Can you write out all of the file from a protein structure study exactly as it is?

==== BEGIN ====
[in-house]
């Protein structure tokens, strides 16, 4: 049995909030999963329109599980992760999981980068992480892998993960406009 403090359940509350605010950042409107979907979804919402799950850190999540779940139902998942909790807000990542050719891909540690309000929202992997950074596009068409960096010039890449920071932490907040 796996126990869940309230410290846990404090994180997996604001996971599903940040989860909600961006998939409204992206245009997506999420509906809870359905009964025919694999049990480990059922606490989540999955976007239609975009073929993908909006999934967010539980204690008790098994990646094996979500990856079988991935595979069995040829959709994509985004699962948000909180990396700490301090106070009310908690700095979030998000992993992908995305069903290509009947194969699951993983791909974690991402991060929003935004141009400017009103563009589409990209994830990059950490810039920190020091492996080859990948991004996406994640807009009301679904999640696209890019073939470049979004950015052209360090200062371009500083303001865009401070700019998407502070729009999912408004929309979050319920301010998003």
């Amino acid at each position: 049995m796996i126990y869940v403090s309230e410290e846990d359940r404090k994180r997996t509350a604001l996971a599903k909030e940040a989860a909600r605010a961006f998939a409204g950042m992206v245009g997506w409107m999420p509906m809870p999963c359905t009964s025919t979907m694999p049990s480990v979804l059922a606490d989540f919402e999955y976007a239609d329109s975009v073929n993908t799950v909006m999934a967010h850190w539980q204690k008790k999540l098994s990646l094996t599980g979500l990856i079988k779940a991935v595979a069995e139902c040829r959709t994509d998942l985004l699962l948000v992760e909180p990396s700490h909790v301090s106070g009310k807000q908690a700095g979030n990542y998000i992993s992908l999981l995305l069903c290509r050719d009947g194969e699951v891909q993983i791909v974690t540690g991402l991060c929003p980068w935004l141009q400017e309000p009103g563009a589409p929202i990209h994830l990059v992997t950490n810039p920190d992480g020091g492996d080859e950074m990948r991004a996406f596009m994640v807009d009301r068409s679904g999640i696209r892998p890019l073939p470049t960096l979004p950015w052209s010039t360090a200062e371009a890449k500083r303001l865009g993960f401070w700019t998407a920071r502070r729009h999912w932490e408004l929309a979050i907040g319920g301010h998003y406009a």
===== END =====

[in-house]
């Protein structure tokens, strides 16, 4: 049995909030999963329109599980992760999981980068992480892998993960406009 403090359940509350605010950042409107979907979804919402799950850190999540779940139902998942909790807000990542050719891909540690309000929202992997950074596009068409960096010039890449920071932490907040 796996126990869940309230410290846990404090994180997996604001996971599903940040989860909600961006998939409204992206245009997506999420509906809870359905009964025919694999049990480990059922606490989540999955976007239609975009073929993908909006999934967010539980204690008790098994990646094996979500990856079988991935595979069995040829959709994509985004699962948000909180990396700490301090106070009310908690700095979030998000992993992908995305069903290509009947194969699951993983791909974690991402991060929003935004141009400017009103563009589409990209994830990059950490810039920190020091492996080859990948991004996406994640807009009301679904999640696209890019073939470049979004950015052209360090200062371009500083303001865009401070700019998407502070729009999912408004929309979050319920301010998003």
């Amino acid at each position: 049995m796996i126990y869940v403090s309230e410290e846990d359940r404090k994180r997996t509350a604001l996971a599903k909030e940040a989860a909600r605010a961006f998939a409204g950042m992206v245009g997506w409107m999420p509906m809870p999963c359905t009964s025919t979907m694999p049990s480990v979804l059922a606490d989540f919402e999955y976007a239609d329109s975009v073929n993908t799950v909006m999934a967010h850190w539980q204690k008790k999540l098994s990646l094996t599980g979500l990856i079988k779940a991935v595979a069995e139902c040829r959709t994509d998942l985004l699962l948000v992760e909180p990396s700490h909790v301090s106070g009310k807000q908690a700095g979030n990542y998000i992993s992908l999981l995305l069903c290509r050719d009947g194969e699951v891909q993983i791909v974690t540690g991402l991060c929003p980068w935004l141009q400017e309000p009103g563009a589409p929202i990209h994830l990059v992997t950490n810039p920190d992480g020091g492996d080859e950074m990948r991004a996406f596009m994640v807009d009301r068409s679904g999640i696209r892998p890019l073939p470049t960096l979004p950015w052209s010039t360090a200062e371009a890449k500083r303001l865009g993960f401070w700019t998407a920071r502070r729009h999912w932490e408004l929309a979050i907040g319920g301010h998003y406009a």